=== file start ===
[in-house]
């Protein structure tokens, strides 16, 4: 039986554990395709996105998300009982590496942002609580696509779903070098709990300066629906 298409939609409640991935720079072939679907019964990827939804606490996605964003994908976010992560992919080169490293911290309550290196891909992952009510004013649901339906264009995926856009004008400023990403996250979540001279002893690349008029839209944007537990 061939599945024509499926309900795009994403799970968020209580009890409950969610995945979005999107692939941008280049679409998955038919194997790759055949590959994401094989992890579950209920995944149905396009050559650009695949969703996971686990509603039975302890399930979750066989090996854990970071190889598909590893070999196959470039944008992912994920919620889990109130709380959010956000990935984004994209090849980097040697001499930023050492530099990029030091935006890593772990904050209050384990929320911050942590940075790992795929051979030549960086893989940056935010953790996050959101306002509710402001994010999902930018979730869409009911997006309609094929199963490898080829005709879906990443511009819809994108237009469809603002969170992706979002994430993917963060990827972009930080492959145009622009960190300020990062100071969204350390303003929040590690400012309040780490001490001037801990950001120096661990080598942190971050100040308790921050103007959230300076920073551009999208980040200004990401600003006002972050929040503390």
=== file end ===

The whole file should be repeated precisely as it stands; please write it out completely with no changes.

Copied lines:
[in-house]
């Protein structure tokens, strides 16, 4: 039986554990395709996105998300009982590496942002609580696509779903070098709990300066629906 298409939609409640991935720079072939679907019964990827939804606490996605964003994908976010992560992919080169490293911290309550290196891909992952009510004013649901339906264009995926856009004008400023990403996250979540001279002893690349008029839209944007537990 061939599945024509499926309900795009994403799970968020209580009890409950969610995945979005999107692939941008280049679409998955038919194997790759055949590959994401094989992890579950209920995944149905396009050559650009695949969703996971686990509603039975302890399930979750066989090996854990970071190889598909590893070999196959470039944008992912994920919620889990109130709380959010956000990935984004994209090849980097040697001499930023050492530099990029030091935006890593772990904050209050384990929320911050942590940075790992795929051979030549960086893989940056935010953790996050959101306002509710402001994010999902930018979730869409009911997006309609094929199963490898080829005709879906990443511009819809994108237009469809603002969170992706979002994430993917963060990827972009930080492959145009622009960190300020990062100071969204350390303003929040590690400012309040780490001490001037801990950001120096661990080598942190971050100040308790921050103007959230300076920073551009999208980040200004990401600003006002972050929040503390």